On Monday morning, two Indian cities, in addition to New Delhi, found themselves among the world's top 10 worst for pollution, with the air laden with smoke following the celebration of Diwali, the annual Hindu festival of light.
New Delhi, the capital, claimed the notorious top spot with an air quality index (AQI) of 420, categorizing it as 'hazardous', as reported by Swiss group IQAir.
Joining the list, Kolkata in India's east secured the fourth position with an AQI of 196, while Mumbai, the financial capital, ranked eighth with an AQI of 163.
An AQI level of 400-500 is deemed hazardous for both healthy individuals and those with pre-existing conditions, while a range of 150-200 causes discomfort for individuals with asthma, lung, and heart problems. Levels from 0-50 are considered good.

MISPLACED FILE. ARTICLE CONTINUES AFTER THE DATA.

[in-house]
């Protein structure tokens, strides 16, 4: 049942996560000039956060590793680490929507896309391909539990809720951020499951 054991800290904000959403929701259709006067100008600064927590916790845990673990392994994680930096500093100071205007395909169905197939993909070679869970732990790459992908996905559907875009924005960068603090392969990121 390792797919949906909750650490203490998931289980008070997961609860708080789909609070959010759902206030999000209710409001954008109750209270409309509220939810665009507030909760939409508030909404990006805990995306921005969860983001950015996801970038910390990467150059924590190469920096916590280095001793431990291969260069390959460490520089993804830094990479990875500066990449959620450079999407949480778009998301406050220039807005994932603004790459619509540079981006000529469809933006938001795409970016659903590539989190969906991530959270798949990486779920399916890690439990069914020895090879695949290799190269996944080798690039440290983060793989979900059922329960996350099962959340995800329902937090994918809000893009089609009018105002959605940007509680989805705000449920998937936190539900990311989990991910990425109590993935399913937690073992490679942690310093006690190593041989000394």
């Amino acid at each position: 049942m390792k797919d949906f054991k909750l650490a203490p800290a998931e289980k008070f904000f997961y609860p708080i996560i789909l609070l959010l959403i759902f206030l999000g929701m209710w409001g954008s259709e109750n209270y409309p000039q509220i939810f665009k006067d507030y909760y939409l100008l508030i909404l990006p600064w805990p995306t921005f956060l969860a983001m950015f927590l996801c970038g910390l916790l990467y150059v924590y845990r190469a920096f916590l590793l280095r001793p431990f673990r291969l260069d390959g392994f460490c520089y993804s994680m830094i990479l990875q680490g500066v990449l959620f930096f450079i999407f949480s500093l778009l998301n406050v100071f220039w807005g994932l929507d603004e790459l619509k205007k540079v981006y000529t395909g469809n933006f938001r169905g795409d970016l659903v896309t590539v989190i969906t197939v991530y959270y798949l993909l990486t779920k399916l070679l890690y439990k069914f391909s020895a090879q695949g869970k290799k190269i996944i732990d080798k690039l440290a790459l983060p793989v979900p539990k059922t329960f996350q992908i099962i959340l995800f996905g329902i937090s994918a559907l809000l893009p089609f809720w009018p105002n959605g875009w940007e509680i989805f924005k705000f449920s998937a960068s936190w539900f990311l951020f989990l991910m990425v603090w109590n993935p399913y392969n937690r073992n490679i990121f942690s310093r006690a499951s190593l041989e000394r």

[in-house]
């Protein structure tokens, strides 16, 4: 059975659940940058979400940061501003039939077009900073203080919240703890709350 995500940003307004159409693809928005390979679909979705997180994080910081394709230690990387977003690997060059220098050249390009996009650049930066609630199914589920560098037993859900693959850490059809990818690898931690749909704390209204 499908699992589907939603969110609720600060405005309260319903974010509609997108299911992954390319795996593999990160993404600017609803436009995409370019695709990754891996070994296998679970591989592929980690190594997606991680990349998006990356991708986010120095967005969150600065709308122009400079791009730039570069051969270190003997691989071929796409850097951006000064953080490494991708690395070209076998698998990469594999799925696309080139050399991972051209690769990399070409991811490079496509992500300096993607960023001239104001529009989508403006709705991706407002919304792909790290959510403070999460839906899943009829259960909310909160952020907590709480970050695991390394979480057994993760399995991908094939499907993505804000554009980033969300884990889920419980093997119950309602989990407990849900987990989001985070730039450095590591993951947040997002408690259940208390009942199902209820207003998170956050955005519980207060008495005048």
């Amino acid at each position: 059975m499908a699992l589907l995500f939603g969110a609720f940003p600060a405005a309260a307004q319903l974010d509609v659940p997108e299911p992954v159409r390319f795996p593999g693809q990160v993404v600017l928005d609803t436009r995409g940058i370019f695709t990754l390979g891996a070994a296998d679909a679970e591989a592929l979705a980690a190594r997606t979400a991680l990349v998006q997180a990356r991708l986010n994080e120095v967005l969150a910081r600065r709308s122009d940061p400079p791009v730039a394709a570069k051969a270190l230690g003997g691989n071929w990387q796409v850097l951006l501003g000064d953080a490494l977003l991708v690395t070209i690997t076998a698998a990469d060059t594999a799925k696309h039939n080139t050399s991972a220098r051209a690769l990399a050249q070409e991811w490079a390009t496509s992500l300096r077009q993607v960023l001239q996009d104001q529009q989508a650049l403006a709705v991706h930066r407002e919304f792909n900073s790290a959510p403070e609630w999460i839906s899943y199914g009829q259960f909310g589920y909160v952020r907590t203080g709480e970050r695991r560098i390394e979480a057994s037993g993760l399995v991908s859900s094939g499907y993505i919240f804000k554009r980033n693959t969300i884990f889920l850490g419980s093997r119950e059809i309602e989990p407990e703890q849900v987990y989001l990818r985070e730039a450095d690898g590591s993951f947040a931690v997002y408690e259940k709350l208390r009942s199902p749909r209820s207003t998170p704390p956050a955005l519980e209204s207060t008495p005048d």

The onset of a thick layer of smog in New Delhi on Sunday night propelled its AQI to an alarming 680 shortly after midnight. Despite annual bans on firecrackers in the capital, enforcement remains sporadic.
The overall air quality in India typically deteriorates ahead of winter, as cold air traps pollutants from various sources, including vehicles, industry, construction dust, and agricultural waste burning.
New Delhi's authorities, responding to a week-long exposure to toxic air, initially delayed implementing restrictions on vehicle usage after a brief spell of rain on Friday.
The local government plans to revisit this decision after the Diwali festivities.